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This post is a visitor’s guide to Mount Vernon Estate, the home of George Washington, with tips on tickets, tours, directions, what you will see and other planning advice.
A trip to Mount Vernon, George Washington’s home, is a great idea and will be a rewarding addition to any trip to our nation’s capital.
Washington wrote that he knew of no place that was more pleasantly situated than his plantation, and he may well have been right!
The house is amazing, the grounds are gorgeous, there is an interpretive education center that is second to none, and so much more!
Ticket prices are cheaper online, so if you know what day you are going to go, it is definitely worth it to book in advance.
Military members and veterans and their families are eligible for $4 off the admission price.
In this section, we help you plan your time at the estate. You could easily spend an entire day enjoying Mount Vernon and its grounds, as there are so many great things to see and do.
Mount Vernon is open 365 days a year.
From April to October it is open from 9 am – 5 pm (17:00). From November to March it is open from 9 am – 4 pm (16:00).
Public Transportation – Metro
The estate is reachable by public transportation and the journey is rather simple, but it will take approximately 75 min to arrive.
Regardless of where you start from, you will end up on Metro’s Yellow Line Train to the Huntington Station in Virginia, the final stop of the line.
From the platform, head downstairs to the lower level. Follow the signs for (Huntington Ave.).
Buses run about every 30 minutes Mondays through Saturdays and every hour on Sundays.
You can use your DC SmartCard on the Fairfax bus system.
If you are using a SmartCard, then the trip per person round trip should be approximately $10.50.
For maps and schedules about the bus trip visit the Fairfax Connector Website.
Mount Vernon is at the southern end of the George Washington Memorial Parkway.
The drive should take you anywhere from 30-45 min to drive, depending on your starting point and barring any major traffic.
Parking at Mount Vernon is free, and there are two lots. If those lots fill up, you will be directed to an overflow lot.
If you are planning to drive during the busy spring break and summer months, then definitely arrive early as spots can fill up quickly.
Updates on holiday-specific activities can be found on the Mount Vernon official tourist website.
From March to June and to a lesser extent in October, expect the grounds to be crowded with school groups in the morning as they are allowed in earlier than the general public.
An afternoon visit will be much quieter for individuals and families, but still, expect energetic 13-14-year-olds roaming around the grounds.
The closing hours are rolling as the last guest leaves the mansion. Generally, grounds close 30 minutes after closing time and museum and gift shop 1 hour after closing time.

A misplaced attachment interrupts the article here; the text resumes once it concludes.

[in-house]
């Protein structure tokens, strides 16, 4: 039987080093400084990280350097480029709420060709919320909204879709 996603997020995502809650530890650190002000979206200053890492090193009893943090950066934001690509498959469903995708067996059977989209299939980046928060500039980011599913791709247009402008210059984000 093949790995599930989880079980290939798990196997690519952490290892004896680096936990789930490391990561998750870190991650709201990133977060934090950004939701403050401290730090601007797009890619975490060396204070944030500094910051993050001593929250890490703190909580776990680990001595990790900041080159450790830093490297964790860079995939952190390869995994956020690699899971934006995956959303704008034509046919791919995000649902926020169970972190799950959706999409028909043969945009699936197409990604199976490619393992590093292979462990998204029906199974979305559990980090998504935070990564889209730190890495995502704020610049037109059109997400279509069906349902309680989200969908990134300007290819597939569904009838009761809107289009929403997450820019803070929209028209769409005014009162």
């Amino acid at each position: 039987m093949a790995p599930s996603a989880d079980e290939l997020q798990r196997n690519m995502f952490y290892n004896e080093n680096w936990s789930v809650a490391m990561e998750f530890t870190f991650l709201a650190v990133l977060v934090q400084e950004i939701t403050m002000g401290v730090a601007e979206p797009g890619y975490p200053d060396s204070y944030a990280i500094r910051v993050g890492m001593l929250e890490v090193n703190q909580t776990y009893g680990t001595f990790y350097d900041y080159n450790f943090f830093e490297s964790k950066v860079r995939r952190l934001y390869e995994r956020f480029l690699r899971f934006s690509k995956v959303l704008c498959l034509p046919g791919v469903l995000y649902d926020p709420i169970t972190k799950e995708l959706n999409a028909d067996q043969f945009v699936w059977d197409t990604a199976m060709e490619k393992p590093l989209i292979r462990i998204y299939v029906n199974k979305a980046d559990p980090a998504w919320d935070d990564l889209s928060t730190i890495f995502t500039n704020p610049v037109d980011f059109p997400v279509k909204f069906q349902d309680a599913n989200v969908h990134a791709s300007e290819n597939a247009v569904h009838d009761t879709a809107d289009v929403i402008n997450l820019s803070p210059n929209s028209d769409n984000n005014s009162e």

Tip: The visit is all about your mansion time
A visit to Mount Vernon includes a grounds pass, which allows access to the historic area, outbuildings, gardens, tomb, and more. A tour of the Mansion requires a separate ticket which can be purchased online in advance or at the gate when entering.
Whenever your mansion time is, make your timed ticket work for you, not against you.
If you arrive in the busy summer months and have a later mansion time, check out the Education Center or visit the tomb or Pioneer farm first, before heading to the line for the mansion.
An early mansion time is ideal at any time of year, but having a later time is not necessarily bad, it just means you will need to see some of the other things first if you arrive early.
Conversely, in the winter time, a later mansion time is a better idea, that way you can stay inside in the morning and be outside when the day is warmest.
Mount Vernon has a required bag check upon entering the Ford Orientation Center, right after your ticket has been scanned.
Large bags or parcels are not permitted, and below is a partial list of prohibited items:
There is both a food court and a restaurant at Mount Vernon, so all of your dining needs are provided for as well.
The food court has family fare such as pizza, hamburgers, chicken sandwiches, coffee, etc.
The Mount Vernon Inn Restaurant is a sit-down restaurant with colonially inspired food, in a beautiful space that will remind you of the mansion that you just saw!
It is a beautiful place for a romantic meal or a special lunch with your family.
If you want to eat at the restaurant, definitely make reservations in advance, as they tend to be very busy.
Mount Vernon has done a great job making the historic area as handicapped accessible as possible.
All of the newer buildings, the Ford Center, the Education Center/Gift Shop/Restaurant are all wheelchair accessible.
There are ample handicapped parking spaces in the lots on either side of the entrance, and dropping off in the traffic circle is always an option.
Mount Vernon is large – you can easily spend all day here. We suggest the following route to get the most out of your visit: